Rename or replace str::words to side-step the ambiguity of “a word”.


The str::words method is currently marked #[unstable(reason = "the precise algorithm to use is unclear")]. Indeed, the concept of “a word” is not easy to define in presence of punctuation or languages with various conventions, including not using spaces at all to separate words.

Issue #15628 suggests changing the algorithm to be based on the Word Boundaries section of Unicode Standard Annex #29: Unicode Text Segmentation.

While a Rust implementation of UAX#29 would be useful, it belong on more than in std:

  • It carries significant complexity that may be surprising from something that looks as simple as a parameter-less “words” method in the standard library. Users may not be aware of how subtle defining “a word” can be.

  • It is not a definitive answer. The standard itself notes:

    It is not possible to provide a uniform set of rules that resolves all issues across languages or that handles all ambiguous situations within a given language. The goal for the specification presented in this annex is to provide a workable default; tailored implementations can be more sophisticated.

    and gives many examples of such ambiguous situations.

Therefore, std would be better off avoiding the question of defining word boundaries entirely.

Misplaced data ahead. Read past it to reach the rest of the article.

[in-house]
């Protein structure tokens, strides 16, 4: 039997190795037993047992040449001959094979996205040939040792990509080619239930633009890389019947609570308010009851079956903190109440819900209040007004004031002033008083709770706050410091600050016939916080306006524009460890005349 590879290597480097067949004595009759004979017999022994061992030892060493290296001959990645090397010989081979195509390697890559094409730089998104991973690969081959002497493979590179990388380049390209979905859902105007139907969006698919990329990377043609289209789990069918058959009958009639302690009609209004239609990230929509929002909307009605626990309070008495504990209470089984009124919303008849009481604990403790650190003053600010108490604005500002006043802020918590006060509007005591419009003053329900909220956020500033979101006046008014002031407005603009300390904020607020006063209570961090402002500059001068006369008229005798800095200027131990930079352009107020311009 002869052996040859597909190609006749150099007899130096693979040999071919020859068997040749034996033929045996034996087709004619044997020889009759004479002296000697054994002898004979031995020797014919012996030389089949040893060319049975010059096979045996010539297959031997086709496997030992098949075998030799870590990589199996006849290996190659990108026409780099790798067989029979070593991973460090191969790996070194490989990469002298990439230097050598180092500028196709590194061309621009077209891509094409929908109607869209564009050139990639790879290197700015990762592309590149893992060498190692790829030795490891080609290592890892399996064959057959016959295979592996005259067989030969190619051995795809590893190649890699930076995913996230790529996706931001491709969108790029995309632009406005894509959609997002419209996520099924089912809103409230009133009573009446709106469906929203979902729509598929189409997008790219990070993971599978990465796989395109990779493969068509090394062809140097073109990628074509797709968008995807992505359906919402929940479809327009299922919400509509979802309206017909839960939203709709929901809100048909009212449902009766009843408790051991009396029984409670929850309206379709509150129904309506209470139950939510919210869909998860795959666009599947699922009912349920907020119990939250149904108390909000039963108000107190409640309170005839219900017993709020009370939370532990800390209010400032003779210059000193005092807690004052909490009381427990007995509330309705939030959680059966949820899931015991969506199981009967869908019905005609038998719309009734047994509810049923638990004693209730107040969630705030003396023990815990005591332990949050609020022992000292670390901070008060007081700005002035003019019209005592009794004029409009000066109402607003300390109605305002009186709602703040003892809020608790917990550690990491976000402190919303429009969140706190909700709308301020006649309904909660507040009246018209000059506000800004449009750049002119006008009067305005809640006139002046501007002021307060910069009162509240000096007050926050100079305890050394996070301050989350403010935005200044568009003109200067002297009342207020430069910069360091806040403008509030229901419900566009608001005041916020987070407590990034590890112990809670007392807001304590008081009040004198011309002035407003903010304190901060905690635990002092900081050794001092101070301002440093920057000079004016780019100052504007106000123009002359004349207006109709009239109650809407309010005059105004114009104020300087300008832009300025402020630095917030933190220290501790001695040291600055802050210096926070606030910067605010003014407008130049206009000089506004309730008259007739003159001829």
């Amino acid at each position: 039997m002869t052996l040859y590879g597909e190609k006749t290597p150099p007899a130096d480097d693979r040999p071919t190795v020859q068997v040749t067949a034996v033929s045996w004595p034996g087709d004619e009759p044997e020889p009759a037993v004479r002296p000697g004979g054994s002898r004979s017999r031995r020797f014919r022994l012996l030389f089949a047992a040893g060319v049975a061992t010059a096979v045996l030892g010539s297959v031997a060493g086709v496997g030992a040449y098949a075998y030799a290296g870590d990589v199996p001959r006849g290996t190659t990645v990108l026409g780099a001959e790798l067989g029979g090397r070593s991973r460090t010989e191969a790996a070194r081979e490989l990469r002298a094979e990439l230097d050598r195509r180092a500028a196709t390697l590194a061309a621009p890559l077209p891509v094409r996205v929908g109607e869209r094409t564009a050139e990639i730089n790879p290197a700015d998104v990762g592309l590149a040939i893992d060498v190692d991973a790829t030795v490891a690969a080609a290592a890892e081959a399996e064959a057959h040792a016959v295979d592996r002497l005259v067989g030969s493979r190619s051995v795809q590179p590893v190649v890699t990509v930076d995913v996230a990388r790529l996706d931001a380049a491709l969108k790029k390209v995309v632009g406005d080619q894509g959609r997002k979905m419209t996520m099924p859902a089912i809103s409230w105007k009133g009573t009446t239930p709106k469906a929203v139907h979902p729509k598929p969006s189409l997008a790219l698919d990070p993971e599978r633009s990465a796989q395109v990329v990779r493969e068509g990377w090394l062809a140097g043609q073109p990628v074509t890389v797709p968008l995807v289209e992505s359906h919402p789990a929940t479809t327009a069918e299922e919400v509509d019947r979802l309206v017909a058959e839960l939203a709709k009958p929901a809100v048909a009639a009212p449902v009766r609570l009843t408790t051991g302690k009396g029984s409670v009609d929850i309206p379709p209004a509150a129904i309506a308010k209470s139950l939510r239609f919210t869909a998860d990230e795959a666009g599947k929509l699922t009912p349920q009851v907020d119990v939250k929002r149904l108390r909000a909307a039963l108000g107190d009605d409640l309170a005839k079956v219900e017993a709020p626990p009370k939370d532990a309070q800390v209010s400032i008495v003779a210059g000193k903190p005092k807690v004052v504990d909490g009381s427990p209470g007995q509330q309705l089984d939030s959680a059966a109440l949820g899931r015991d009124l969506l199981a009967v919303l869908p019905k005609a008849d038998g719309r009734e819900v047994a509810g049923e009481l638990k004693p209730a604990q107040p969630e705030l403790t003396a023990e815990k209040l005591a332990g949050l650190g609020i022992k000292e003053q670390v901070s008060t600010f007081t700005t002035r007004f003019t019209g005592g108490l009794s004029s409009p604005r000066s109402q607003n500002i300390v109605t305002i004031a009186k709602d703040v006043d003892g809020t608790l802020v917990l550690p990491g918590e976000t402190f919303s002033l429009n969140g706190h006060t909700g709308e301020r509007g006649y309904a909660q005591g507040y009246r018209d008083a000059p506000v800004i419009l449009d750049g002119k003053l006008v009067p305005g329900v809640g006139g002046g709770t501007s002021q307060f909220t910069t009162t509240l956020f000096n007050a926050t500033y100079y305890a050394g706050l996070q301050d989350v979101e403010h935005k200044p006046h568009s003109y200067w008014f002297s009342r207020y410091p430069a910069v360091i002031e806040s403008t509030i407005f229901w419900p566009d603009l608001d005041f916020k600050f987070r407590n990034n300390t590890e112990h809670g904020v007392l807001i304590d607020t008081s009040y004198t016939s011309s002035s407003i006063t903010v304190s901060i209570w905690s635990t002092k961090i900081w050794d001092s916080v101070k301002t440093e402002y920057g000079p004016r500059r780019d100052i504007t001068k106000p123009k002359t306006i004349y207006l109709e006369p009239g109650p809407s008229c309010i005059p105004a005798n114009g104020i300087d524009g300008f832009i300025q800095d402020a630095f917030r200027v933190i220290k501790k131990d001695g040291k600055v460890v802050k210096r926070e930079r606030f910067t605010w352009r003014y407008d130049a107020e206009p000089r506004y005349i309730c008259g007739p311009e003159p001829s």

Detailed design

Rename the words method to split_whitespace, and keep the current behavior unchanged. (That is, return an iterator equivalent to s.split(char::is_whitespace).filter(|s| !s.is_empty()).)

Rename the return type std::str::Words to std::str::SplitWhitespace.

Optionally, keep a words wrapper method for a while, both #[deprecated] and #[unstable], with an error message that suggests split_whitespace or the chosen alternative.


split_whitespace is very similar to the existing str::split<P: Pattern>(&self, P) method, and having a separate method seems like weak API design. (But see below.)


  • Replace str::words with struct Whitespace; with a custom Pattern implementation, which can be used in str::split. However this requires the Whitespace symbol to be imported separately.
  • Remove str::words entirely and tell users to use s.split(char::is_whitespace).filter(|s| !s.is_empty()) instead.

Unresolved questions

Is there a better alternative?